When Asthma is an Emergency
While asthma can usually be controlled with the regular use of appropriate medications, severe asthma attacks are medical emergencies that require immediate attention. If symptoms don’t improve within five minutes of taking medication, or if they reappear in less than two hours, you may be in a life-threatening situation.
Pay attention to the following signs of a severe asthma attack–and because children cannot always tell you how they feel, be alert to these signs in young children. Seek help immediately if an asthma attack includes:
- Peak flow reading below 50%.
- Shortness of breath: inability to speak more than a few words without gasping for air.
- Sweating or unusual paleness, along with other symptoms.
- Sitting, leaning forward, with hands resting on legs.
- Very rapid pulse.
- Inflated chest, which indicates that air is trapped in the lungs.
- Blue or gray lips or hands.
- Nostrils that flare when attempting to breathe.
In infants, signs of a severe asthma attack include:
- Breathing rate that increases to over 40 breaths per minute while sleeping.
- Cessation in suckling or feeding.
- Skin between ribs pulled tight.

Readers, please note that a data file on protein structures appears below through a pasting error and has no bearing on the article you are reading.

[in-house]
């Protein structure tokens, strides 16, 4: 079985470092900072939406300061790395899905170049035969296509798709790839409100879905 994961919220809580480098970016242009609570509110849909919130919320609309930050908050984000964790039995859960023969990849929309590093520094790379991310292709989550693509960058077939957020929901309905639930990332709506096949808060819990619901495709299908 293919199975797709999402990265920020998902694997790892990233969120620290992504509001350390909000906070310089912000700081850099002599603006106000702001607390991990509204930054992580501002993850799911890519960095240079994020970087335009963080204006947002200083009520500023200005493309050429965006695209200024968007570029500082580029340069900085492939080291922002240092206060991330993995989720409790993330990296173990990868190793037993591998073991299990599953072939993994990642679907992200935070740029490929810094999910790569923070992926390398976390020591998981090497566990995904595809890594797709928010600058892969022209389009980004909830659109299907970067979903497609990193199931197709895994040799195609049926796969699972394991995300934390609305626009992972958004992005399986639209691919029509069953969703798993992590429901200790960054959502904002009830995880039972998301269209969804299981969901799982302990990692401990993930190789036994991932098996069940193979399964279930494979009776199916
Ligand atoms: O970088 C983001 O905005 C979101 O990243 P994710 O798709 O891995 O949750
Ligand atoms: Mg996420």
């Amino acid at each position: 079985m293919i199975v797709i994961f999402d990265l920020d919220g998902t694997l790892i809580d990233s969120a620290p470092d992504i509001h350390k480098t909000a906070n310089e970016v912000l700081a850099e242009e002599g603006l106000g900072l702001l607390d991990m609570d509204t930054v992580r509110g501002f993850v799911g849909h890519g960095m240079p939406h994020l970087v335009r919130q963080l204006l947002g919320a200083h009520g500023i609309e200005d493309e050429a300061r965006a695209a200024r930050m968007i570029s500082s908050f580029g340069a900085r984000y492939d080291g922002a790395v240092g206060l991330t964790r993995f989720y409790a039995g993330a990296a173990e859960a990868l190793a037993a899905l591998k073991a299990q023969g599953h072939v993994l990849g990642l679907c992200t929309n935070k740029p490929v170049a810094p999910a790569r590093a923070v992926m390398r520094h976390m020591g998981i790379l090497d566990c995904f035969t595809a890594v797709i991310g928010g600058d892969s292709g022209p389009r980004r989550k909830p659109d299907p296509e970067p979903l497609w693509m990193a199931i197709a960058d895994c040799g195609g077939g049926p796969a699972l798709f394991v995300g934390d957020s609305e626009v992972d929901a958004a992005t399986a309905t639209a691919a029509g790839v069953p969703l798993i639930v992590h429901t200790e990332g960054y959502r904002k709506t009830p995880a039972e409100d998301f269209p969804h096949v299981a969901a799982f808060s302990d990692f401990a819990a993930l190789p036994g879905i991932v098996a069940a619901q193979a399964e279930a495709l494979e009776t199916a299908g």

- Enlarged chest.
- Change in skin or nail color.
- Change in quality of the infant’s cry — softer and shorter.
Your asthma attack could be fatal if you fail to get medical help soon enough. But if you heed early warning signs and intervene right away, you will need less medication to bring symptoms under control. Early warnings provided by peak flow measurements should alert you to take your medication and discontinue any current activity that may be triggering an attack. If symptoms don’t improve after taking these steps, get medical help right away. Remember, there is a Health Alliance Emergency Room nearby.
Asthma can start at any age. Go here to learn about special issues affecting seniors.
Make sure to look at your environment and nip asthma in the bud.
Learn more from the American Lung Association.
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